"William Patrie de la Lande called aloud for King Harold, saying that if he could see him lie would appeal him of perjury. He had seen him at La Lande, and Harold had rested there on his way through, when he was taken, to the Duke, then at Avranches, on his road to Brittany. The Duke made him a knight there, and gave him and his companions arms and garments, and sent him against the Bretons. Patric stood armed by the Duke's side, and was much esteemed by him." (Rom. de Rou, 1. 13,723) Thus far Wace: but the correctness of his account has been questioned by Le Prévost, who considers it contradictory to the evidence of Guillaume de Poitiers, who says the Duke received Harold at Eu, and also of the Bayeux Tapestry, which represents Harold being surrendered to the Duke of Normandy by the Count of Ponthieu in person, observing also that the Duke did not send Harold against the Bretons, but took him with him. This is rather hypercritical, and the whole story of this campaign is one of the most confused in the annals of Normandy, no light being thrown upon it by those of Brittany. Duke William, contemplating the war with Conan, might have been at Avranches, on the borders of Brittany, when the news of Harold's captivity reached him; and the demand for his release despatched thence to Count Wido, William, with his usual rapidity of action, following almost on the heels of his messenger to Eu, on the frontier of Ponthieu, to receive the Saxon prince, or enforce his demand if not promptly complied with.
La Lande Patry is in the arrondissement of Domfront, not far from Avranches, and its lord may have first seen Harold when passing with the Duke to Avranches, on their road to Brittany, instead of on his journey from Beaurain. There is no point of importance involved in this little discrepancy.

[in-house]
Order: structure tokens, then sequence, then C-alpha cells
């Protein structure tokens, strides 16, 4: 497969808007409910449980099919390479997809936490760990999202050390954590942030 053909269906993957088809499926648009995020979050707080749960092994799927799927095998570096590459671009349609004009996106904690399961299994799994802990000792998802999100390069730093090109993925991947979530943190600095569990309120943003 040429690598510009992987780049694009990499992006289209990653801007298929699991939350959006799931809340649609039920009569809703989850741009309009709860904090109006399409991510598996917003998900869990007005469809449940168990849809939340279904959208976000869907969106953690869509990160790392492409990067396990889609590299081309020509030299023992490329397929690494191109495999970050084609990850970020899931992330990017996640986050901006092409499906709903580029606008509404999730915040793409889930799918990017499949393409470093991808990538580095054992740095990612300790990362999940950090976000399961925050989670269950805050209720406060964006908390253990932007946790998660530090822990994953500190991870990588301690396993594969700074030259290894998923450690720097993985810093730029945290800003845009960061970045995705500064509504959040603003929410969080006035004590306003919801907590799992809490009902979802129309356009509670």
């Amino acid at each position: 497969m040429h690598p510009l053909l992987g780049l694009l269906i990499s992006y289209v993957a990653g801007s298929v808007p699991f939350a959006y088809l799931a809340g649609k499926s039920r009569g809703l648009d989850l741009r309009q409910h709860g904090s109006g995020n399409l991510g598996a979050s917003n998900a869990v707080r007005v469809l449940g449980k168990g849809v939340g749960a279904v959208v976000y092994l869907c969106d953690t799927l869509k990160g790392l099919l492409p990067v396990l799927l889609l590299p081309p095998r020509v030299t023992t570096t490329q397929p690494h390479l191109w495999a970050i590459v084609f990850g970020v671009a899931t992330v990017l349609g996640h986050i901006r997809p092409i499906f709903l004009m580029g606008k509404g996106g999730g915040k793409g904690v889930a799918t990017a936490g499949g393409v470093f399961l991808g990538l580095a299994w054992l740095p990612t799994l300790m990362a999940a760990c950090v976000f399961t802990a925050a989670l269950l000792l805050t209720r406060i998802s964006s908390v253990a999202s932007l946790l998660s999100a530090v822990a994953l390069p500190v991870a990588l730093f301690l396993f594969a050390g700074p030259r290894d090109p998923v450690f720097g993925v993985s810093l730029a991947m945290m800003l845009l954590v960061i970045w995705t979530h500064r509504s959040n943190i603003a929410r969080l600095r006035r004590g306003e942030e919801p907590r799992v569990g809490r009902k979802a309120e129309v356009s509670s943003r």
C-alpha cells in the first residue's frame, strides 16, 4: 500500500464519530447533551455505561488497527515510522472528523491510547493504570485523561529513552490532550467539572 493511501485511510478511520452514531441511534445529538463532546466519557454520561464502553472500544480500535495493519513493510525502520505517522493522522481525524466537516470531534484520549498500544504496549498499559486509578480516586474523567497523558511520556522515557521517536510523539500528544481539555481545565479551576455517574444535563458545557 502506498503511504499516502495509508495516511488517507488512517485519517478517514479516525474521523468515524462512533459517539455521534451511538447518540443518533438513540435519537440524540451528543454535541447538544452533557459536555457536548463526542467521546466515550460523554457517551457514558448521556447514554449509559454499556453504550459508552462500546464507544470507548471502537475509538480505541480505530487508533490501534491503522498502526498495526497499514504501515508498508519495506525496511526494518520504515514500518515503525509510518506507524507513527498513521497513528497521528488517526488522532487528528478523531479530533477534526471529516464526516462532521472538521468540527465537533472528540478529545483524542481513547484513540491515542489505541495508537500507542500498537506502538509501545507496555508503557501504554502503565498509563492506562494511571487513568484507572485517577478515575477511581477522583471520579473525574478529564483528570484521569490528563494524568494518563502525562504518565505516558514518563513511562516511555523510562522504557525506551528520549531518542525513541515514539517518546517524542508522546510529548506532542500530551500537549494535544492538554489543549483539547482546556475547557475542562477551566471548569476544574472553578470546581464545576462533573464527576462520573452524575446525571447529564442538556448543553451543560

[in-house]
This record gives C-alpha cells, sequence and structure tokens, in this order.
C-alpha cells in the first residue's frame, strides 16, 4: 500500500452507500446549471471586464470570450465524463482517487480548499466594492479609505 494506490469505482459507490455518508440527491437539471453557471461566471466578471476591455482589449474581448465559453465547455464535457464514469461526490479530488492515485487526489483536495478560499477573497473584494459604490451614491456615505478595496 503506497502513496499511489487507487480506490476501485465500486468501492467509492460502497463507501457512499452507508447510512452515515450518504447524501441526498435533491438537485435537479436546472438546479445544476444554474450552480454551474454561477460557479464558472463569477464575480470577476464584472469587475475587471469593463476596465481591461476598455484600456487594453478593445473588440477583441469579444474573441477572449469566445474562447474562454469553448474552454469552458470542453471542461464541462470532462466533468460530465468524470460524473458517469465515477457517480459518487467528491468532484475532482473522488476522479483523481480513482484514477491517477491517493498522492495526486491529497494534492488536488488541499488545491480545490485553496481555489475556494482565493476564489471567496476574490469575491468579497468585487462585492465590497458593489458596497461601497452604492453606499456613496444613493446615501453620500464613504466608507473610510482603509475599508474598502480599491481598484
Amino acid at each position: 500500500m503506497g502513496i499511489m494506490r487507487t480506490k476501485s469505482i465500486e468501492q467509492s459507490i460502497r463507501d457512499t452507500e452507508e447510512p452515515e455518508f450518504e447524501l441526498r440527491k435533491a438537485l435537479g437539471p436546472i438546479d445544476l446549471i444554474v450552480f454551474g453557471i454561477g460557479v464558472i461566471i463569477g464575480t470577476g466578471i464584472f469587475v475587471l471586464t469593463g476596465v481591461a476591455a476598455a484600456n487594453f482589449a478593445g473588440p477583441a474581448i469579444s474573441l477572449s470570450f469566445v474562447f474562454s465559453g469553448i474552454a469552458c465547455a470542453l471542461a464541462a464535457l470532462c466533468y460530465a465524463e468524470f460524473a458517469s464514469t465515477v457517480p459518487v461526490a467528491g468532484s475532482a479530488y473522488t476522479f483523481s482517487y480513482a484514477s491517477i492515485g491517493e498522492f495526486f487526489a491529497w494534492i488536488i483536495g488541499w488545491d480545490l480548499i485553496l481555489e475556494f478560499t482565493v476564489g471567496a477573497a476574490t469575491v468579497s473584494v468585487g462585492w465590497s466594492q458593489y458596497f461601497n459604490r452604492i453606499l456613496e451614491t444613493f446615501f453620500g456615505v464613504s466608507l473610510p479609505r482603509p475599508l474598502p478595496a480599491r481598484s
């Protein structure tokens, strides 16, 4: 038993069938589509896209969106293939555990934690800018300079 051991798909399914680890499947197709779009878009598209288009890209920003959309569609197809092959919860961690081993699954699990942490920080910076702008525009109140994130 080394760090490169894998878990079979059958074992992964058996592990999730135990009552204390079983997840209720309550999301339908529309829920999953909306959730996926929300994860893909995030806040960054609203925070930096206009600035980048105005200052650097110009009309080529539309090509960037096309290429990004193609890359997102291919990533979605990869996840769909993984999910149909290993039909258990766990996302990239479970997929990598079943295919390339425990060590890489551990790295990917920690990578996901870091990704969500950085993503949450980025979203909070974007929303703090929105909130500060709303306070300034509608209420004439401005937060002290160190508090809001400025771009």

The time and place of William's bestowal of knighthood, and giving arms to Harold, is a question of more interest, as the fact represented in the Bayeux Tapestry is distinctly stated by Wace in the passage I have quoted to have occurred at Avranches previous to the setting out of the expedition; and I am inclined, with all due deference to the contrary opinion of Mr. Freeman, to believe such was the case. Harold, when embarking with hawk and hounds on a pleasurable excursion, was not dreaming of warfare, and was consequently unprovided with armour. It was a positive necessity to present him with helm and hauberk, shield and lance, before he entered the enemy's country, and simultaneously with the bestowal of that Norman knighthood, which, while ostensibly an honour, was one of the toils in which the artful Duke entangled his captive guest.* William Patry de la Lande, one of the Duke's vassals whose fief was nearest to the enemy's frontier, would naturally have been summoned to join his suzerain with whatever
power he was bound to bring, and was most probably a witness of the ceremony when, according to the usual formula, Harold must have taken the oaths of chivalry. It is equally probable, as we are assured, that Patry was particularly a favourite with his Duke, and that he was also a witness to the oath said to have been taken by Harold somewhere or other, for no two authorities are agreed, by which he bound himself to be "William's Man," and to acknowledge his right to the crown of England on the death of King Edward the Confessor. Who then so likely to accuse Harold of perjury as the Lord of La Lande Patry?
His name may be indicated by "De la Lande" in the Roll of Battle, and another catalogue, but history is silent respecting him or his descendants subsequent to the Conquest, and I have nothing to add to the brief but suggestive notice of him by the Canon of Bayeux.
* The position the representation of this incident occupies in the Bayeux Tapestry cannot be used as an argument in favour of the opinion expressed by Mr. Freeman, as chronological order is not invariably observed in that valuable relic. For instance, the funeral of Edward the Confessor precedes his death; and I have also to observe that the figure of Duke William giving arms to Harold appears to have been squeezed, if I may so express myself, into that portion of the Tapestry, as though the insertion had been an after-thought — the correction of an omission in the nearest place available.
Added to the site through the courtesy of Fred L. Curry, who provided a photocopy of the chapter.